By Daniel Michelson-Horowitz, Lane Evans Home Court Fellow at Washington Legal Clinic for the Homeless

Rotary TelephoneMy name is Daniel Michelson-Horowitz, and I am a Lane Evans Home Court Fellow. As a first-year law student at Georgetown, I am working with WLCH Executive Director Patty Mullahy Fugere to build a coalition of non-profits, social services agencies and community members who are concerned that the current budget crisis will mean severe cuts to the health, education, housing, and food security programs on which our city’s neediest residents depend. Together, we have formed Invest in DC, a diverse coalition that is encouraging Mayor Gray and the City Council to generate new revenue through progressive tax reforms, rather than further cutting already-strained services. I am enjoying this opportunity to connect with agencies across the city and make a real difference for the thousands of families that depend on the services they provide.

At stake for the Legal Clinic’s clients are such vital, life-sustaining programs as Interim Disability Assistance (IDA), Emergency Rental Assistance (ERAP) and homeless services. Department of Human Services officials have acknowledged the very real possibility that, because of fiscal constraints, no new families will receive a shelter placement between now and next hypothermia season.

Invest in DC has a long campaign ahead, and we are working to give our coalition members the tools to influence the debate. We expect that Mayor Gray will send his budget proposal for FY 2012 to the DC Council on April 1, which means we need to put pressure on him over the next few weeks to consider tax reforms. This starts with a broad grassroots network of concerned residents and social service providers who are calling the Mayor to let him know that tax increases are the only way to solve our city’s fiscal woes without putting the burden disproportionately on those who can least bear it. Today, March 22nd, please call the Mayor at (202) 442-8150 to let him know that, as a District resident, you are willing to contribute your fair share of taxes so that, in this time of great economic uncertainty, the social services that protect vulnerable families can continue to reach those who need them.

In addition, we are reaching out to the Mayor to present our list of ideas for progressive reforms, and to remind him that he cannot continue to cut social service programs. Our friends at Save Our Safety Net – DC! have organized a lunch event this Friday, March 25th, at the Mayor’s office. Please come to the Wilson Building at 1350 Pennsylvania Ave. NW at 1pm to ask Mayor Gray to “take the safety net off the lunch table.” We will present “a menu of progressive taxation” to the Mayor, and we look forward to seeing you there!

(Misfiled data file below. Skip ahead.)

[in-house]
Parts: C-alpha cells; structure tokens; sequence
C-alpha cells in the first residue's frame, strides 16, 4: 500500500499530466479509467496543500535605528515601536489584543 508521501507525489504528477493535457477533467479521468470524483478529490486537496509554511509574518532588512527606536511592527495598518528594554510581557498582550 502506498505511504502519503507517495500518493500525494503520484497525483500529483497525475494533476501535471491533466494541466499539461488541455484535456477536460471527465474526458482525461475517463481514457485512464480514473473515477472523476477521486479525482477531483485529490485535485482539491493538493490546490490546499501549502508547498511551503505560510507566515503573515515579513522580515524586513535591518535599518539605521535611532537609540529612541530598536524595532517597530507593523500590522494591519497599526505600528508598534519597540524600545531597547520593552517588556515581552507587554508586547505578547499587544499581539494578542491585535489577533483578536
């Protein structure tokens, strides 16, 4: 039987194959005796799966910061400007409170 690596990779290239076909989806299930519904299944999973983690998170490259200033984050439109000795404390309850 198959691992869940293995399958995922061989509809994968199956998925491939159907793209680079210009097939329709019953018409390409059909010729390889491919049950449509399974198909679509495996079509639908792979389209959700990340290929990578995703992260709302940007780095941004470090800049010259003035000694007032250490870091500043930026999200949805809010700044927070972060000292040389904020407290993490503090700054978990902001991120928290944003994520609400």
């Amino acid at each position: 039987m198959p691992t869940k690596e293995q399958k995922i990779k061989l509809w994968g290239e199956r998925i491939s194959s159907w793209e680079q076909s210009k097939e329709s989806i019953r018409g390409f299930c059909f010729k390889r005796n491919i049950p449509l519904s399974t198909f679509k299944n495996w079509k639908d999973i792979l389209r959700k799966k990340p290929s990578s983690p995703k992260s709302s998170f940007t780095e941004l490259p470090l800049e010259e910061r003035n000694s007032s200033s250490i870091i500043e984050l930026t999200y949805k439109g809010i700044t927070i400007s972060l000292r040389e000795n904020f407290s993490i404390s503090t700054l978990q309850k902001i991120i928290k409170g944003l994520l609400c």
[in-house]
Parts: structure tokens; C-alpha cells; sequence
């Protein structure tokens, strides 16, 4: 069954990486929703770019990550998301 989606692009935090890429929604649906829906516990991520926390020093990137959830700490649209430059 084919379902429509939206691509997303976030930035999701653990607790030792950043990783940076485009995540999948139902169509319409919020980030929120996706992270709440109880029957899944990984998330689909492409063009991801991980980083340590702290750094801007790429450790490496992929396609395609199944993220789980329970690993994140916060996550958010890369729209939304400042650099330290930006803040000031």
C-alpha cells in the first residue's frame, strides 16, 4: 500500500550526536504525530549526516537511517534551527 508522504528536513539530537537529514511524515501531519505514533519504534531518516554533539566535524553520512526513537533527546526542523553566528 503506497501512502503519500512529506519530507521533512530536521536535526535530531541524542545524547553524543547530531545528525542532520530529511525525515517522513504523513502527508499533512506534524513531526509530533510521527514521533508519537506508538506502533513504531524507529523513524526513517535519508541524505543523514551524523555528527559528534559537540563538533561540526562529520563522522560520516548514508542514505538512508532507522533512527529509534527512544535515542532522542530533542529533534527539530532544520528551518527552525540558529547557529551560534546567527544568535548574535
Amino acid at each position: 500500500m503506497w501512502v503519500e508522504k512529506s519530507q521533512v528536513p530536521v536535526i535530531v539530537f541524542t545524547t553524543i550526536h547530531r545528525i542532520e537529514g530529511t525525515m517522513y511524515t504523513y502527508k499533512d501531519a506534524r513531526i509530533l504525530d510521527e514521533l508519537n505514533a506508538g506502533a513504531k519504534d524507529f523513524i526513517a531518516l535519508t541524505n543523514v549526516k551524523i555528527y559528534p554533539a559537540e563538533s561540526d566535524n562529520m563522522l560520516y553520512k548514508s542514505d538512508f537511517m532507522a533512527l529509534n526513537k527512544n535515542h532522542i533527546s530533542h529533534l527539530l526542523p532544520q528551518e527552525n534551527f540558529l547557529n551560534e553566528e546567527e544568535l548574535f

I am proud to be a Lane Evans Home Court Fellow and to work with Patty and the rest of the WLCH staff to ensure that agencies like the Clinic can continue to provide services in DC. Here is more information about Invest in DC:

The most severe economic crisis since the Great Depression continues to hit DC residents hard. Although the economy has started to recover, unemployment remains at a historically high level, and the recession has walloped the savings and investment income for many. These factors helped cause the serious revenue shortfall the District continues to face. Even with a recent promising revenue forecast, DC tax collections are hundreds of millions lower than before the recession (in inflation-adjusted dollars). This has put at risk funds for schools, police officers and health and human services.

The District’s response has been deep cuts to public services. These cuts — from libraries to child care to homeless services to public safety — jeopardize the District’s ability to recover and to invest in a prosperous future. Last summer, Vince Gray expressed his concern with the extent of the cuts: “We have not only cut to the bone, we are down to the bone marrow.” Since that time, an additional $30 million has been cut from programs that impact low income residents in the fall gap-closing.

Now is the time to Invest in DC to keep our city moving forward and keep families economically secure in uncertain times. We can only do this if we take a balanced approach that includes new revenue. A cuts-only approach would hurt important investments the city has made in schools, libraries, recreation centers, and health care. And it would devastate the city’s ability to address the sharp increase in child poverty in DC.
Elected leaders should raise $150 million in new progressive revenue to invest in programs DC residents value. This would address about half of DC’s current budget shortfall and would help protect important investments in DC’s residents and neighborhoods.

• Increasing the income tax rate on the wealthiest. DC residents earning $40,000 pay the same marginal tax rate as those making $1 million. A majority of the new revenue could come from progressive tax brackets that affect DC’s higher income residents.

• Ending DC’s tax exemption for interest paid on out-of-state bonds. Only DC and Indiana provide income tax breaks for residents that invest in other states’ infrastructure. Eliminating this exemption would raise needed revenue and help give District residents an incentive to invest in DC’s roads and bridges, rather than in other states’ projects.

• Increasing taxes on parking. The tax rate for DC parking lots is lower than in many major cities. An increase would fall substantially on commuters and tourists, and it could encourage use of public transit.

The District’s future is in the balance. We need to meet people’s needs today and invest in a secure tomorrow.

For more information or to get involved in this important campaign, please contact Patty at the Legal Clinic, at 202 328-5504 or